Length of detention
The police can normally hold you for up to twenty-four hours from arrival at the police station. After this period has elapsed, they must either charge you or let you go. In many cases you will be released within six hours, although in a "mass arrest" situation you may be detained for longer, especially if everyone is being interviewed and charged.
They can only detain you for longer than twenty-four hours if you have been arrested for a serious offence. The police can then extend your arrest for a further twelve hours on the authorisation of a superintendent. After that they must go to court to obtain warrants of further detention up to a maximum of 96 hours from your arrival at the police station.
The police have a duty to provide anyone in custody with an appropriate meal (e.g. if you are vegan you must be provided with a vegan meal). Three meals a day should be offered at recognised meal times.
Drinks should be provided at meal times and upon reasonable request between meal times. As far as practicable, meals provided shall offer a varied diet and meet any specific dietary needs or religious beliefs the detainee may have. The detainee may, at the custody officer's discretion, have meals supplied by their family or friends at their expense. Any food offered should be in unopened manufacturer-sealed packaging.
The police may question you before you are charged, but not after. You have the right to remain silent. Most defendants choose to remain silent during interviews, irrespective of whether a solicitor is present or not, though we recommend that you have one. Interviews cannot begin before she/he arrives unless you consent to being interviewed without a solicitor present, and they must allow you a minimum of 8 hours rest to sleep each day.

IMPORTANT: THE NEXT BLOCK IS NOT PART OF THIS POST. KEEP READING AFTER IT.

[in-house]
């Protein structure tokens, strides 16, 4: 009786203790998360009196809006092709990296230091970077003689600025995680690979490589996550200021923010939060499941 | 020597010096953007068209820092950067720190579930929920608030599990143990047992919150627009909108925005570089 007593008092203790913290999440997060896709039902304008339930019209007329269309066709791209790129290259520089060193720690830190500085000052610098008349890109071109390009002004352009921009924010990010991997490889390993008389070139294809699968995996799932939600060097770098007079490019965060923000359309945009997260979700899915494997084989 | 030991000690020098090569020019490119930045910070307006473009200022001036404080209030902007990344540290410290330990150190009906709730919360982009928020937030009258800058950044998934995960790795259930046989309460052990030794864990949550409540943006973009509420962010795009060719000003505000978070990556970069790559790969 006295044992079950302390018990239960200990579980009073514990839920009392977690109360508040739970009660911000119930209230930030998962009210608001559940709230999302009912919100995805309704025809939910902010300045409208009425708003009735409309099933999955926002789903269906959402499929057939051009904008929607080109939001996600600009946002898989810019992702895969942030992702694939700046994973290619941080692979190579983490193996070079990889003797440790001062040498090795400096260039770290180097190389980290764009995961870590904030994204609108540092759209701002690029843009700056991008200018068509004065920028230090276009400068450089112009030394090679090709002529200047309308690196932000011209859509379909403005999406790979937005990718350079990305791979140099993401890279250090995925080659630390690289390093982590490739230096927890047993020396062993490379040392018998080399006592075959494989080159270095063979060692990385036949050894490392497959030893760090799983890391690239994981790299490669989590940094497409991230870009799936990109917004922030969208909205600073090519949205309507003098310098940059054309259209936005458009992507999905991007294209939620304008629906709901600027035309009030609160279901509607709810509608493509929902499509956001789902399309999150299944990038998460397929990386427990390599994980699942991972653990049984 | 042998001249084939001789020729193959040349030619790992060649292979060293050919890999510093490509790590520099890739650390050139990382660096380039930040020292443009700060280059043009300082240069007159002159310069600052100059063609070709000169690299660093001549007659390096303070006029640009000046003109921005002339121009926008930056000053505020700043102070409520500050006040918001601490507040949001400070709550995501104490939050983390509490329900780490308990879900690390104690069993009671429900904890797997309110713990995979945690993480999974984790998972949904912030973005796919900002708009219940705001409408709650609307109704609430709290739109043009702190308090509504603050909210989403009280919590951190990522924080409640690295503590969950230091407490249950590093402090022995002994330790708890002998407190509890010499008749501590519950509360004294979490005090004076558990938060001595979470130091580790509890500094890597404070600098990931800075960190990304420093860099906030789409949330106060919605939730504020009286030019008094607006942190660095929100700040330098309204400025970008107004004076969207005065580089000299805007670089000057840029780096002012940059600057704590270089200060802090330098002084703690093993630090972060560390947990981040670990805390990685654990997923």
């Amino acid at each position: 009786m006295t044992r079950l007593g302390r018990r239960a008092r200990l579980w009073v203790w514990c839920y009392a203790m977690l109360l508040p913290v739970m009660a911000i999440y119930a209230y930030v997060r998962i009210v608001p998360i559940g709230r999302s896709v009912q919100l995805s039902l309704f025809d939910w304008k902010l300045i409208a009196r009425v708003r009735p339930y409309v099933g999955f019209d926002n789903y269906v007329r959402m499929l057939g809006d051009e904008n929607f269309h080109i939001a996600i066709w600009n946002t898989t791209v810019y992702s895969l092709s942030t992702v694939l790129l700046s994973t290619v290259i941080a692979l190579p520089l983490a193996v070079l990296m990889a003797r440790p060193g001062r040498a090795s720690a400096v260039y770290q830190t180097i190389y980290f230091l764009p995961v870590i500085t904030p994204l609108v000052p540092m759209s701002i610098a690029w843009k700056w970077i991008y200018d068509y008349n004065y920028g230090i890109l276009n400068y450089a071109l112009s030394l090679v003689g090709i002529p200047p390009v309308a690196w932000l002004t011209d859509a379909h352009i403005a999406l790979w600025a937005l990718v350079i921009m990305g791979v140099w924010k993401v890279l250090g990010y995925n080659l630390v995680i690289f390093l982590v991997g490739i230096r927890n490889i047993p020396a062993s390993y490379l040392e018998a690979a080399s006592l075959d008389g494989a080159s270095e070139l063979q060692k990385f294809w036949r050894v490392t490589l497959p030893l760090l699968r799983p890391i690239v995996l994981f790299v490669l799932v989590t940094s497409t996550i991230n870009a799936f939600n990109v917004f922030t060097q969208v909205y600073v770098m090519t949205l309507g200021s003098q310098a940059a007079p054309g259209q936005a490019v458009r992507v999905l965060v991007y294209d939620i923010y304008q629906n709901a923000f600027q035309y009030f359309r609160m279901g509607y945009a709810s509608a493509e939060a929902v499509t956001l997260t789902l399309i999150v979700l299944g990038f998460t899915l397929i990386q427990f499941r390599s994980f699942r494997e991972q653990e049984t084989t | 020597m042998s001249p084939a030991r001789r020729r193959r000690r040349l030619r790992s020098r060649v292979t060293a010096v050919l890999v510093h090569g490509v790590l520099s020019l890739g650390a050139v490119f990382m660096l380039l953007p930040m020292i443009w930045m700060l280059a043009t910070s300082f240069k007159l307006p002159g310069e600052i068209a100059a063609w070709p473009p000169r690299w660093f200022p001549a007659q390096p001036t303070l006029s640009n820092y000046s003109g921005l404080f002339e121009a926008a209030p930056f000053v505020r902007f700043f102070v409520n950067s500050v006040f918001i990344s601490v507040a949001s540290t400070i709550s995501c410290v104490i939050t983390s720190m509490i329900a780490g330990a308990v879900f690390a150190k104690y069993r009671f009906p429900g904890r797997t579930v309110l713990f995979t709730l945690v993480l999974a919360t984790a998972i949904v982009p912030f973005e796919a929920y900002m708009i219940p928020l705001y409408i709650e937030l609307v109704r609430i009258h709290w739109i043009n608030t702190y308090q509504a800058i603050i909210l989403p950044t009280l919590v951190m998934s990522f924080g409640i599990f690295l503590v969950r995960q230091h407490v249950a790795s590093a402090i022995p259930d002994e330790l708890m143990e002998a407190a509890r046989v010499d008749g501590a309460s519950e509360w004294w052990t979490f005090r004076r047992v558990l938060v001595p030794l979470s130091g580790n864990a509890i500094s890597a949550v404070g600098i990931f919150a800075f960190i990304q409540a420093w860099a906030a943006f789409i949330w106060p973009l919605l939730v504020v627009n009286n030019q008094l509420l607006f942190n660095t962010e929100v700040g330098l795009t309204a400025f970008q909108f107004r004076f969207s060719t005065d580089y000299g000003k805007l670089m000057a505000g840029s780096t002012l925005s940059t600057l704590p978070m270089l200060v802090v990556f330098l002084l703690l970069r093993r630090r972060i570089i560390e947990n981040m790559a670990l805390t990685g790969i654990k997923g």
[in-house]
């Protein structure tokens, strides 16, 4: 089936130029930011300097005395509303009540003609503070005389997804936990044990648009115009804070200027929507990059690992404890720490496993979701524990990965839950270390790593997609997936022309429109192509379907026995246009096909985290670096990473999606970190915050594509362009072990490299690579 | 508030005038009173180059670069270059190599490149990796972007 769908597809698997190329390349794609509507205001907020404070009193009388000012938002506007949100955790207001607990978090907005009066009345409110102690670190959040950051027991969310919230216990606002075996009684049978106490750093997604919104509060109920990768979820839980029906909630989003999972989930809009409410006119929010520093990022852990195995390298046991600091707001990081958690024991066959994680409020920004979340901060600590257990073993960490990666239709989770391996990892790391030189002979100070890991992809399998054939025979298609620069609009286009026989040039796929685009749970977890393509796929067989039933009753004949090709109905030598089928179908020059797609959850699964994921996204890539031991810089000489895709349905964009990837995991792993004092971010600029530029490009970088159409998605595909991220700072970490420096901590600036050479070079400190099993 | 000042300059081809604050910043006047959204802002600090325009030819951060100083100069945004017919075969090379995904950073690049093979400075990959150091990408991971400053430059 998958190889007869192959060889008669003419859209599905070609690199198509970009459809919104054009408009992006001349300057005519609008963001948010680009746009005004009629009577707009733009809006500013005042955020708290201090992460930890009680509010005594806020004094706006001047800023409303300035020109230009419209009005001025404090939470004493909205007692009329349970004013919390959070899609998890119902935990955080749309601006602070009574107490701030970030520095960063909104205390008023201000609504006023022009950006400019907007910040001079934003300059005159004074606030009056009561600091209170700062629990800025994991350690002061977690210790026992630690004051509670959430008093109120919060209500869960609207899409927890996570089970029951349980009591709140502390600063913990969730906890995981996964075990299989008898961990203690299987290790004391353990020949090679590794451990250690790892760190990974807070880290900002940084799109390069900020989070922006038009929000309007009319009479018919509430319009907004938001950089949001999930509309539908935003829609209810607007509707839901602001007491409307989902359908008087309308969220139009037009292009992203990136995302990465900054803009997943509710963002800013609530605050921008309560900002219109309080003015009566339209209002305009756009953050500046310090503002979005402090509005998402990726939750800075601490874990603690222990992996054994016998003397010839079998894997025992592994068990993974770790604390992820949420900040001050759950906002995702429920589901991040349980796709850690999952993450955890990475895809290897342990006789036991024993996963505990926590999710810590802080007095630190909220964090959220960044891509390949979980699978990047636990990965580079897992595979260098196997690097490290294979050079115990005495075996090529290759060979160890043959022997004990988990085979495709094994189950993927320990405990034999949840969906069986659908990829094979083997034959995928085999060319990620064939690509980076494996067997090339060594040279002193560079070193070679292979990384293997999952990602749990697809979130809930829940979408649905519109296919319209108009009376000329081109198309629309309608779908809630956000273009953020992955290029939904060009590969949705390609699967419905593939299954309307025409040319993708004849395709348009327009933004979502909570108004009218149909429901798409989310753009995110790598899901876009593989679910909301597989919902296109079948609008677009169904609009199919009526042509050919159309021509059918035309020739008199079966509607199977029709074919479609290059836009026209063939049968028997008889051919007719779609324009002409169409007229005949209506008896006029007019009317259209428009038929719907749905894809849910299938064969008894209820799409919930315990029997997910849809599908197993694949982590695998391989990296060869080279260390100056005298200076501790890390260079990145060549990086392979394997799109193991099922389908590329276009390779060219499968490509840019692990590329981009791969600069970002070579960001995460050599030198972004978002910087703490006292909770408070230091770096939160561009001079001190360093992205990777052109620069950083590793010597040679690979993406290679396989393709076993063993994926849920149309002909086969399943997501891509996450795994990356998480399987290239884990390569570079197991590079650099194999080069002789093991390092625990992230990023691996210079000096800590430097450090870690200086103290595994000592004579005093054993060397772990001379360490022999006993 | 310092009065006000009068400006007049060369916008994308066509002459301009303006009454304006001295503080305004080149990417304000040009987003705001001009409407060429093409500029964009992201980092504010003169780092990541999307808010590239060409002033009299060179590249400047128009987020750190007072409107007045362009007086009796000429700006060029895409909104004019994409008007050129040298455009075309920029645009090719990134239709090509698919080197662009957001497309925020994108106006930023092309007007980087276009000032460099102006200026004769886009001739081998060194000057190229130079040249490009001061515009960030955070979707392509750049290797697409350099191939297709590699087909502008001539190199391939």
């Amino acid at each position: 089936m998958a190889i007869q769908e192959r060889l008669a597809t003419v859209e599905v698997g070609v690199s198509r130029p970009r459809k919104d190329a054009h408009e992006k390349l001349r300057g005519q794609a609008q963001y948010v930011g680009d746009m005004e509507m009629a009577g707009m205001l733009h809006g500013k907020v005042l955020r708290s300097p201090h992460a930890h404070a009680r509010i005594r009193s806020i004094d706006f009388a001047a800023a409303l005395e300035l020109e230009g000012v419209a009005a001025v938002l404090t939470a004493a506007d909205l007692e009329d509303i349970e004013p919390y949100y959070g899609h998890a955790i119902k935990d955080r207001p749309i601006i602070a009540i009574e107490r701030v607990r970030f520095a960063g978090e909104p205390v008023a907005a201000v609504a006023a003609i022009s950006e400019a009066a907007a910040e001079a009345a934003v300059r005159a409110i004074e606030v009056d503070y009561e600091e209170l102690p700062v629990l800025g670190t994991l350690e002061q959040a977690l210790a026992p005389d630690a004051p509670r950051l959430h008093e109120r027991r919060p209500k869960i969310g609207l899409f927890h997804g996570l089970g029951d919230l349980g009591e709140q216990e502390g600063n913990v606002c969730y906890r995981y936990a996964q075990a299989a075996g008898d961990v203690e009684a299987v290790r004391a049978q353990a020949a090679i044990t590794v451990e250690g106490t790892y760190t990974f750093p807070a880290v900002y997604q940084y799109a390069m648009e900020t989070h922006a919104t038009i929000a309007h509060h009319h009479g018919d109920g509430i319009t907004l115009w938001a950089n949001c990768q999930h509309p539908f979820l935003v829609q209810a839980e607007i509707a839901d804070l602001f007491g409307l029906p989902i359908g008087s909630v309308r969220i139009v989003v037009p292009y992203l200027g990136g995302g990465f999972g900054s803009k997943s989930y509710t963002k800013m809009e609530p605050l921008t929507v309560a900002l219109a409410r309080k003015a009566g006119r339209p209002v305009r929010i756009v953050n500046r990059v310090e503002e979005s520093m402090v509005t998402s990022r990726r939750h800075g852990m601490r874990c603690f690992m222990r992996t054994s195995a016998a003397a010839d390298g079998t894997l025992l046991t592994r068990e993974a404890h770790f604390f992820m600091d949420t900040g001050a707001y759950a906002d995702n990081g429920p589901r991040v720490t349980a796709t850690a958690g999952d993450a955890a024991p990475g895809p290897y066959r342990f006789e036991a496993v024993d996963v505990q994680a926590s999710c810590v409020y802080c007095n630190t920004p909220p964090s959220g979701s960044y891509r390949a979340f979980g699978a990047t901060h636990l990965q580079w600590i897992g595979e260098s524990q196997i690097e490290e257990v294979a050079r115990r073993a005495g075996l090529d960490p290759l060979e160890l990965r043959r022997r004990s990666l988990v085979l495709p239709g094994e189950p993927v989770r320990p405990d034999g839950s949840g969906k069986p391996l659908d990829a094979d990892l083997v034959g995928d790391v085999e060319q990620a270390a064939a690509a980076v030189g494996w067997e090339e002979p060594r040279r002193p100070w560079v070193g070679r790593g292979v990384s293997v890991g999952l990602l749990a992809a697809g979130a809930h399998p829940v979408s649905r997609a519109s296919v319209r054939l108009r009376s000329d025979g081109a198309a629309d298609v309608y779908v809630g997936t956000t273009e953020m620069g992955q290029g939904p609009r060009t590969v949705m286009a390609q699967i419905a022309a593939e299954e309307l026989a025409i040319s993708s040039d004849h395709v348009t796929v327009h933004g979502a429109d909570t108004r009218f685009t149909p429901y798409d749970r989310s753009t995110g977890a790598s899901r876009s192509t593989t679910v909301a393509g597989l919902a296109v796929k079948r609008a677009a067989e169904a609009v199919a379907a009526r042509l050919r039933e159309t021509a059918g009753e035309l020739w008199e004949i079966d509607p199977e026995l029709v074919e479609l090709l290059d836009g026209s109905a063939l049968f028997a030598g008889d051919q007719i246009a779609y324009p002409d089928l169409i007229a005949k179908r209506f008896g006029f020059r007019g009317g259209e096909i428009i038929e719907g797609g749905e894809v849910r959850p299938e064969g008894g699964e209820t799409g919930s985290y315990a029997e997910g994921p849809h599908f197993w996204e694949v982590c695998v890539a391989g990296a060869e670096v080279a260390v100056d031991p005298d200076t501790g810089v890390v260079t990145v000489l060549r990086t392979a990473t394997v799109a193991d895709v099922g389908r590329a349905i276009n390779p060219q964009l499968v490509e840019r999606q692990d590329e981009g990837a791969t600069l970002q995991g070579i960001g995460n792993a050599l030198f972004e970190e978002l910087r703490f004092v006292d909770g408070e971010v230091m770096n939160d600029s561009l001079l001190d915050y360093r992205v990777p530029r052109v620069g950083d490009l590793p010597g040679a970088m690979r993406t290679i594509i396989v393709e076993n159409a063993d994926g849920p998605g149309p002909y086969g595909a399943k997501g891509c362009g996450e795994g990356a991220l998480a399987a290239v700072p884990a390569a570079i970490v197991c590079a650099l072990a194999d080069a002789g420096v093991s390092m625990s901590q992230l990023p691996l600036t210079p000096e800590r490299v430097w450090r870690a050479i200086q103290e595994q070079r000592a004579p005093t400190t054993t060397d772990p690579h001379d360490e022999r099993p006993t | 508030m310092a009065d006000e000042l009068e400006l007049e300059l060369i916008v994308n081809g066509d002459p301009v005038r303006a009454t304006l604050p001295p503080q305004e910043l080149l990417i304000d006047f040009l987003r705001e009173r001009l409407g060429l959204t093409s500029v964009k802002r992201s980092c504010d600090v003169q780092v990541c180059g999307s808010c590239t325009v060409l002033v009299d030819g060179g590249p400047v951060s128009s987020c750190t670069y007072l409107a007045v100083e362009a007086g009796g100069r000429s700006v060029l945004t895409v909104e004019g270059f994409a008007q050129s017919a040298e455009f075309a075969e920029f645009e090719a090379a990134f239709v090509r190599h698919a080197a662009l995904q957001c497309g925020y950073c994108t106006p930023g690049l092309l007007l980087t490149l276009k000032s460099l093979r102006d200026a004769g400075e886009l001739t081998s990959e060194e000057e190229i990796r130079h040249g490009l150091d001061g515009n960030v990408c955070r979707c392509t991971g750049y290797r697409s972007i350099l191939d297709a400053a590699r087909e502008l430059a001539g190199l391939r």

The police warning intimidates many people into making statements that they later may regret. Remember either the police have enough evidence to charge, or they don't. The interview is regarded by the police as an important tool for obtaining evidence against you and many cases only get to court as a result of what the defendant said to the police.
Although the police cannot question you outside the interview room, ANYTHING you say may be used as evidence. So anything you say for example on the way to the station in the police car or while you are being fingerprinted would be admissible in court.
Photographs, fingerprints and DNA